Credit market participants should begin preparing for the transition to electronic trading which will be an inevitable consequence of Dodd-Frank reform, as Richard McVey of MarketAxess outlines in this Q&A.
Q: What changes are starting to take place in the OTC derivatives market as a result of Dodd-Frank regulatory reform?
A: The OTC derivatives market is not waiting for the legislative deadline for new rules, but is rather moving ahead to establish electronic trading and central clearing for a significant range of instruments. For that reason, MarketAxess continues to make enhancements to the MarketAxess CDS trading system, expand our pre- and post-trade connectivity capabilities, and facilitate CDS trading relationships in anticipation of an upswing in electronic trading well ahead of the regulatory mandate, particularly in more liquid swap contracts.
Meanwhile, U.S. regulators are pressing ahead on the three key changes mandated by Dodd-Frank legislation that will transform the OTC derivatives market: central clearing for standardized swaps; the requirement to trade standardized swaps on an exchange or “swap execution facility” (SEF); and increased pre- and post-transparency. Regulators have mandated central clearing for standardized swaps, and now need to finalize the rules by mid-July. Once the final rules are adopted, there will be a grace period before they become effective. As an independently governed firm with proven electronic trading capabilities for the credit markets, we anticipate we will be able to meet all of the regulatory requirements for operating an SEF.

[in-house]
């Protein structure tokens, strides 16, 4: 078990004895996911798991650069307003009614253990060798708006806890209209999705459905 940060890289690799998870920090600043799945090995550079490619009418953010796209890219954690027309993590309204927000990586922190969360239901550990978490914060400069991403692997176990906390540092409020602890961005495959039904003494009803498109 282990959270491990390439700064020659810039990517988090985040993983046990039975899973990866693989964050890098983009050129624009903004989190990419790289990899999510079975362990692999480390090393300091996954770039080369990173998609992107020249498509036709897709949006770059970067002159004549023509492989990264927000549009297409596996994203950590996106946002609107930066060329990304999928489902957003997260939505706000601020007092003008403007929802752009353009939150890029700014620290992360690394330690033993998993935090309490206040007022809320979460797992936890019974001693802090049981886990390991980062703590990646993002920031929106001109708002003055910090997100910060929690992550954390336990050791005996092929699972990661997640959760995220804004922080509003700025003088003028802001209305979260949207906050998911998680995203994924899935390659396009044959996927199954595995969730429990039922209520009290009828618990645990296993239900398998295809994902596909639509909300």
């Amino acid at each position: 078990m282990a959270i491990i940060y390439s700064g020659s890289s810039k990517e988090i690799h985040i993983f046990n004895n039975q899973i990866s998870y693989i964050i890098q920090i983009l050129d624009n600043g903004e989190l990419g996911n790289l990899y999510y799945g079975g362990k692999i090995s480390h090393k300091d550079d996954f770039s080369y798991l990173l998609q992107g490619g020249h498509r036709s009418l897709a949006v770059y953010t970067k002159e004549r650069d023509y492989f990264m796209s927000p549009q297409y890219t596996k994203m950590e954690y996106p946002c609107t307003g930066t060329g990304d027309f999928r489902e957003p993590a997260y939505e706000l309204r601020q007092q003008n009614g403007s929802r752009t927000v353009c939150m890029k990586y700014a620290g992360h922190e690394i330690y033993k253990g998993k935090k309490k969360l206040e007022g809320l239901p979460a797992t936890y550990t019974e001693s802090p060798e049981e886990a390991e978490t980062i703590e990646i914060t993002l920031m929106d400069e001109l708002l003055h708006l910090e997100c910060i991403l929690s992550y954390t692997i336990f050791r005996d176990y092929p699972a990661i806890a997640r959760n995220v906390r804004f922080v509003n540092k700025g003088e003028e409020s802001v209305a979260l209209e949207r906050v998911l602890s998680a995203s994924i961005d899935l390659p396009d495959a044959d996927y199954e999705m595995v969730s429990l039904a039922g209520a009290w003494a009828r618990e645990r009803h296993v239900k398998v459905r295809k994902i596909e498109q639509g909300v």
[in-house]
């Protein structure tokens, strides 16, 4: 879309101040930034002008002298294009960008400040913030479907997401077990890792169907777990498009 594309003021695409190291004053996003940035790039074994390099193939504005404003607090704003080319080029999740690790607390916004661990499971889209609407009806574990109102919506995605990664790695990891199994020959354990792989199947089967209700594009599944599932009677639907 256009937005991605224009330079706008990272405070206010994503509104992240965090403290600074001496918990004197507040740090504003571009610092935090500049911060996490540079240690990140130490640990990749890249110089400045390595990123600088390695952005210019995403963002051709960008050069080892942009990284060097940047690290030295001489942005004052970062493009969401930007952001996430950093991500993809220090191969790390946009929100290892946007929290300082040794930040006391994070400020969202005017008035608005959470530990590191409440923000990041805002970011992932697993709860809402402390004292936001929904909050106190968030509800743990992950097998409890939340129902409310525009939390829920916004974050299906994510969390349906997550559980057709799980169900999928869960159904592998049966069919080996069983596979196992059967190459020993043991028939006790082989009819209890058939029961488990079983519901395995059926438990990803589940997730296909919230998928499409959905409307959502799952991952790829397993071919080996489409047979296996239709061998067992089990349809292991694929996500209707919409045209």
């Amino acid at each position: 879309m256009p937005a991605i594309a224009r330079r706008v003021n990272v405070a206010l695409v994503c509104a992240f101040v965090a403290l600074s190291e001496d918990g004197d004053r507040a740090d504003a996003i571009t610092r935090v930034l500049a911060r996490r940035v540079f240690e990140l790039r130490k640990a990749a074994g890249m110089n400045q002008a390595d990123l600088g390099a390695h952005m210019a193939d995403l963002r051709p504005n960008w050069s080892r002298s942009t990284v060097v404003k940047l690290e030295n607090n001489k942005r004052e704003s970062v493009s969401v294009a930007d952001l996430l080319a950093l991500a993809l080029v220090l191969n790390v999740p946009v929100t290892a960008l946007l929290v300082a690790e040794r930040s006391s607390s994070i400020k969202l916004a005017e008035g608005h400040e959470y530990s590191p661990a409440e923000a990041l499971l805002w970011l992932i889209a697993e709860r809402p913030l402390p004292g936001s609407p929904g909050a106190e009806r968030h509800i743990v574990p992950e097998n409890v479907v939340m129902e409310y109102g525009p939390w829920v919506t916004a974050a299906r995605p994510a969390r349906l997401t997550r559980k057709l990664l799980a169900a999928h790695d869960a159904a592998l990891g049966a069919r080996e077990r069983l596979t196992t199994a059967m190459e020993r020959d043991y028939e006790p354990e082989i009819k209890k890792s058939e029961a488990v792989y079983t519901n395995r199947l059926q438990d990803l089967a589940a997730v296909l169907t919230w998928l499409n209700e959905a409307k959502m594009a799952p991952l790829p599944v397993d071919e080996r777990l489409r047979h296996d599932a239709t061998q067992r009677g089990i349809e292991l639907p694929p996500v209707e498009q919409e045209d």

Q: What do industry participants need to do to meet the requirements within the timetable?
A: Given the legislative deadlines, there is a daunting amount of infrastructure that needs to be put in place in order for the market to function within the framework envisioned by the regulators. Simply put, Dodd-Frank requires a substantial amount of connectivity between counterparties and through clearinghouses, exchanges, SEFs and swap data repositories, among others. These hurdles are not insurmountable, especially when one looks more closely at areas of existing connectivity between counterparties and service providers that can be leveraged. However, the industry needs to come to a consensus on how that will all work.
In the meantime, MarketAxess is urging investors to begin taking steps now to prepare for the new regulatory mandate. Investors should carefully consider their choices of central counterparty clearing houses (CCPs), prime brokers, futures commission merchants (FCMs), and SEFs so they can get clearing agreements in place and establish connectivity necessary to begin testing.
Q: What products do you expect to most easily shift to electronic trading, and how much of the swaps market will trade bilaterally, on exchanges or on SEFs?